I’m sure Apple is testing something, but this is a given. Why would we try to glean something from this? Silly people. Usage logs show Apple has begun testing iPhone 6 running iOS 7: Apple’s new iPhone and iOS software have begun surfacing in app usage logs… (Via MacDailyNews)
This morning on the way in to work, I was listening to the MacBreak Weekly episode 283 entitled, “Author, Author.” I had always suspected Leo Laporte was smoking crack. Now there is no doubt. I don’t know if I can ever listen to him again. Maybe if I take a little break I will be able to circle back around to it. In other news, I declared podcast bankruptcy and erased about 7gb of podcasts I will not have time to consume.
After a tremendous ordeal of trying to install OS X Lion on my January 2008 Mac Pro, I finally had a breakthrough. I discovered what appears to be a hardware incompatibility. To properly tell this story we’ll have to go back in time. In January of 2008 when this model of Mac Pro was available (version 3.1) it was definitely the cat’s meow. I bought a true boss of a system too.
It’s brutally important that you understand this article if you support Exchange 2007 or 2010. Read it. Now. http://support.microsoft.com/kb/2563324
This is a crosspost from The Cat Convention. If you’re not familiar with Dropbox by now, you should be. Dropbox is what MobileMe‘s iDiskaspires to be one day. For now, it isn’t. For the uninitiated, Dropbox is a fantastic cross-platform bit of code that synchronizes files across all of your computers. It also provides a look into the folders via a web browser if you should need it. They also offer an iPad app that allows you to browse and download files to local applications such as Pages.
Tonight I was browsing through my normal websites with Safari on my Mac when suddenly, this window took over my entire browsing experience (click to go full screen on it). I either got this from macdailynews.com, macnn.com or msnbc.com. I’m not sure which. I did a force-quit on Safari and moved on with my life, but still… beware.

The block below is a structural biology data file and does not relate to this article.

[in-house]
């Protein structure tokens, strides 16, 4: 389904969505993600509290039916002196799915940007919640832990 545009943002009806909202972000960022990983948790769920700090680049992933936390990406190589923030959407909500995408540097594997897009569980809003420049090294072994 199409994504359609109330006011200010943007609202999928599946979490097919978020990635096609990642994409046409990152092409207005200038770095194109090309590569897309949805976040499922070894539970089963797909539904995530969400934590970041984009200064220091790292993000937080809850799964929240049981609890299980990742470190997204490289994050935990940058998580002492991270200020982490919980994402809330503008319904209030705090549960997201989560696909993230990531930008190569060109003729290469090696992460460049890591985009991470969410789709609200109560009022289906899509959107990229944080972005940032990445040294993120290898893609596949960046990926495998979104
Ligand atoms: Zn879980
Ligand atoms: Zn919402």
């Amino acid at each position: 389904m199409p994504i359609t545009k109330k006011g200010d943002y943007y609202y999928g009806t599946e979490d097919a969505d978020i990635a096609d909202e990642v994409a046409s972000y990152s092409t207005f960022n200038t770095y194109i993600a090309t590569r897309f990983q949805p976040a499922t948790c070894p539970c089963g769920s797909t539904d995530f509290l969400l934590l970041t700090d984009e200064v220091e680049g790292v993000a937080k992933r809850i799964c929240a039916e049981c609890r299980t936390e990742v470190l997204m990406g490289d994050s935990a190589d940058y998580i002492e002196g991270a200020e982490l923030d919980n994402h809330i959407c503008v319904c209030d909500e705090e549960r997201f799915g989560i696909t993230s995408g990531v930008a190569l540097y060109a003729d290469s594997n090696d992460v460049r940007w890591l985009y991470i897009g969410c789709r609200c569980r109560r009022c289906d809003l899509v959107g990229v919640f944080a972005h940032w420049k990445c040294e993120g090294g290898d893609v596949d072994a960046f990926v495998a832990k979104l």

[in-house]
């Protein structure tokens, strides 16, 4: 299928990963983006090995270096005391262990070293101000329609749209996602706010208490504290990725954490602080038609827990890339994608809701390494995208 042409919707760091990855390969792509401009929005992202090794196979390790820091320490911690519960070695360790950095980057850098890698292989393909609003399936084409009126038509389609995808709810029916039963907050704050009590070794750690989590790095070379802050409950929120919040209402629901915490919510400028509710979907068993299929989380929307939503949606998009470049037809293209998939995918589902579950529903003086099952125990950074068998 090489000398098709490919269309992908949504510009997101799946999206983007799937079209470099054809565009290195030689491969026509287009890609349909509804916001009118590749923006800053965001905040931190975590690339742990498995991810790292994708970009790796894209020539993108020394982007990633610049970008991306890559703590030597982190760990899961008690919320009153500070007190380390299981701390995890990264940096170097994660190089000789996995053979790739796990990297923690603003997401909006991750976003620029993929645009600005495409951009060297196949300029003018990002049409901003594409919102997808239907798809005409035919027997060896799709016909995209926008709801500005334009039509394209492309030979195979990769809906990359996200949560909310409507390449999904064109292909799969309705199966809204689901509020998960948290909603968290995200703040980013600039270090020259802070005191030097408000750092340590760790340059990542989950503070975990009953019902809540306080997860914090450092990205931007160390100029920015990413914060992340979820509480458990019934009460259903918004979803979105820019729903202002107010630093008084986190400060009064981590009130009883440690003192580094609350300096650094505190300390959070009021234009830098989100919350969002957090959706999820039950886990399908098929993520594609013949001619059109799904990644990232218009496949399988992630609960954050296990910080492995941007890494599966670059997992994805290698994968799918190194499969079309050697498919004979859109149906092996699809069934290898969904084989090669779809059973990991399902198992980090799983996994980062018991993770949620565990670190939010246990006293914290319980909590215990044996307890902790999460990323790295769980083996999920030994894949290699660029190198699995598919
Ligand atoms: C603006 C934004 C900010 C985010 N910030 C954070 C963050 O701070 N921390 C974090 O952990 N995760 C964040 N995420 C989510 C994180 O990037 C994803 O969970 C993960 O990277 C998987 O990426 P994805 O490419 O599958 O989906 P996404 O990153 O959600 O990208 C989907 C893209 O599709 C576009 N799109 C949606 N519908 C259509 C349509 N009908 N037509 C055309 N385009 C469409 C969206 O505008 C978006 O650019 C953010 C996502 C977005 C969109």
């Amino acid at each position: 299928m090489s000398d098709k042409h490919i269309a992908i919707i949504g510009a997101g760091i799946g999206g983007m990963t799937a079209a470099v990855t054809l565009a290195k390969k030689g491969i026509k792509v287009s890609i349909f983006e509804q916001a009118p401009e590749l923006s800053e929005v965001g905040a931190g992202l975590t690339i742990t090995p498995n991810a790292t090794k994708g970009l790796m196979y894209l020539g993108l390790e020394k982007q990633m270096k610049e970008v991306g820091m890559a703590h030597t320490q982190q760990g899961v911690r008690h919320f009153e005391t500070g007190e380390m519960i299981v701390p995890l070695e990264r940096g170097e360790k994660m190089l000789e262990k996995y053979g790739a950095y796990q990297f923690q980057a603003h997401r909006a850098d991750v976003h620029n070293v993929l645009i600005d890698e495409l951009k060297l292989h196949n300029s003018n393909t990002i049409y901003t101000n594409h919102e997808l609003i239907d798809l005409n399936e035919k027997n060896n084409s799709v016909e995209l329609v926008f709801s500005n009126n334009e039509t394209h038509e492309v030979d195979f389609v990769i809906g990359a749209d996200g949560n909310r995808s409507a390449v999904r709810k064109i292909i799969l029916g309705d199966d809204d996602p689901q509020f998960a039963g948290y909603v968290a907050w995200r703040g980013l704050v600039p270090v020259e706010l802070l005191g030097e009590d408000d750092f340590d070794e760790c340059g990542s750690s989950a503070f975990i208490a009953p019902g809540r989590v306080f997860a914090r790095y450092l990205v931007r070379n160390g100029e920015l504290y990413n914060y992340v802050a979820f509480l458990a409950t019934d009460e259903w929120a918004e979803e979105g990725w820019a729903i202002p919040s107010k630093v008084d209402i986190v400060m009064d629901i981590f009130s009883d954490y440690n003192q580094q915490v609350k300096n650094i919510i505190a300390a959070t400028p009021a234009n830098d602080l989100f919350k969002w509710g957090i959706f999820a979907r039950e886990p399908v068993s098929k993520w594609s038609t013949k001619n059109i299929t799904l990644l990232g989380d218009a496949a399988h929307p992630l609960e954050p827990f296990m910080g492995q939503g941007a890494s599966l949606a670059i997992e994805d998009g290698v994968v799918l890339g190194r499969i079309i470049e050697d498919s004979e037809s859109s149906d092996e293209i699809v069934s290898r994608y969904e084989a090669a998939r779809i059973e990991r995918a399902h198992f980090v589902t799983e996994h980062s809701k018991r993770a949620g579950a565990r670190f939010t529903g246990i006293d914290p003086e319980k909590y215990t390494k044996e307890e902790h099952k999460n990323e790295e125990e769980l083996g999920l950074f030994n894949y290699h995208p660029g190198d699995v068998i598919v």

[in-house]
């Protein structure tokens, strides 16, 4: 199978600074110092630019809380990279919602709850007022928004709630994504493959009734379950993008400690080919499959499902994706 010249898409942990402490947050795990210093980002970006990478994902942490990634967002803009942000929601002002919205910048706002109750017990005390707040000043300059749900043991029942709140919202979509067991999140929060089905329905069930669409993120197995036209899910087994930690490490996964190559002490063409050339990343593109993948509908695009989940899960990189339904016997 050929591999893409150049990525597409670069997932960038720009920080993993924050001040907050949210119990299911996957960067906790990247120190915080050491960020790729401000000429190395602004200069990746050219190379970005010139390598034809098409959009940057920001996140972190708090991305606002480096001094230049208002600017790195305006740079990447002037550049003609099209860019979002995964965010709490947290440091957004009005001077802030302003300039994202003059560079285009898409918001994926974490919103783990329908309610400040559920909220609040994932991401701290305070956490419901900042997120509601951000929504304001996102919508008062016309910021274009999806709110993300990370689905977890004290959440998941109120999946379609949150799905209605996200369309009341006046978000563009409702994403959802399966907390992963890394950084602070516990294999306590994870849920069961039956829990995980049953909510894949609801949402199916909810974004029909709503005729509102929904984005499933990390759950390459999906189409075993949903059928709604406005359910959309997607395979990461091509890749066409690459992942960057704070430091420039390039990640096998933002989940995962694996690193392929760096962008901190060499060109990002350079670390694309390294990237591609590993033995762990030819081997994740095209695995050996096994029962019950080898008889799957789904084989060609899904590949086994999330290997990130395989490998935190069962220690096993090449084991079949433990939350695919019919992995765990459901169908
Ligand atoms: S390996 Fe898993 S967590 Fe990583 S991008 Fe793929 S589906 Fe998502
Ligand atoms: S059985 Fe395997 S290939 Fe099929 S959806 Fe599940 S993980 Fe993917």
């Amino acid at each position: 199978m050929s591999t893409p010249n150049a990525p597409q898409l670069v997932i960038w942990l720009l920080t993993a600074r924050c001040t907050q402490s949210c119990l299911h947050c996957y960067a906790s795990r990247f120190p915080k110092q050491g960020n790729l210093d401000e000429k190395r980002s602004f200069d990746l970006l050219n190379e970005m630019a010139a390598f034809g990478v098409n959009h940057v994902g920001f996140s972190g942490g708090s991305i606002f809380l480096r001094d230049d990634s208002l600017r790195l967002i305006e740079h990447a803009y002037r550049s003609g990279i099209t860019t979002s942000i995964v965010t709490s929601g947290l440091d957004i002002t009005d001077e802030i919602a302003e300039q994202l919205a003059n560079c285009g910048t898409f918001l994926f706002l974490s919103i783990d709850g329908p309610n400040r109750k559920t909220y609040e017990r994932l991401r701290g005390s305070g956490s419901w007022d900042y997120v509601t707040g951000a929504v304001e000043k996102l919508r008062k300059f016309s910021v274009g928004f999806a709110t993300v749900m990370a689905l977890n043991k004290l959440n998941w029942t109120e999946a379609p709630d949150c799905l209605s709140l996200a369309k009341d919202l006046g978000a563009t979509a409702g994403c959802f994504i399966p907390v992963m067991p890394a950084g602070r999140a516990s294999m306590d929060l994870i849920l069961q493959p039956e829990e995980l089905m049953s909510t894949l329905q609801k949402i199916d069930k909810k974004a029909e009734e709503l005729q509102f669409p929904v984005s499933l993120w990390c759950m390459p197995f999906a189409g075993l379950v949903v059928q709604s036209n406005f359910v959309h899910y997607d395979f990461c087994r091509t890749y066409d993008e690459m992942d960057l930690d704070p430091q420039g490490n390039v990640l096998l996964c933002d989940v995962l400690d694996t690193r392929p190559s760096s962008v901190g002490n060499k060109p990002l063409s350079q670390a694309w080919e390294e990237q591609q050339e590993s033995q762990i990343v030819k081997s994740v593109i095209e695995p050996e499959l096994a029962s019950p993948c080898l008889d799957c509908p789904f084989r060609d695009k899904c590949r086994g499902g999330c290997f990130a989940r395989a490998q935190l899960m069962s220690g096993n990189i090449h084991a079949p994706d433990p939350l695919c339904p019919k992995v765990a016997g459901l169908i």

Guess who didn’t get a ticket? There’s absolutely no way I will ever be able to purchase a ticket through my corporation if the windows is down to the hour. No way. I was going to be lucky to pull a purchase within 48 hours. Apple needs to expand this conference and offer paid developer accounts a first right of refusal.
I’m guessing from the amount of hits on the Drobo article from 2009 that people are still having problems with Drobos rebuilding the array in a decent amount of time. Ever since I got a DS4600 using standard RAID-5 I’ve been quite happy. Rebuild times on a 6TB volume are about 2.5 hours. Note: the volume is only about 1/3rd full, but it’s still way more data than what was on the Drobo in 2009.
For some bizarre reason, the thought at the top of my head last night at bedtime was… “I wonder if sometimes… open sourcedevelopers deliberately code bugs or withhold fixes for financial gain?” If you don’t follow what I mean, here’s where I was: often times, large corporationsor benefactors will offer a code fix bounty or developmental funding for an open source project they have come to rely upon. What if an open source developer were to deliberately code a bug into an open source project or withhold a fix so they might extract some financial support with this method?
Apple‘s Snow Leopard Server product is one lovely implementation of UNIX. I’ve thoroughly enjoyed using it for the power and simplicity that it offers. I’ve loved using Apple’s operating systemsthanks to the combination of UNIX power and elegant design. Snow Leopard server is no exception to this rule. The barrier to entry with Snow Leopard server was lowered when Apple reduced the price of the product to $499 USD and offered an unlimited client version only.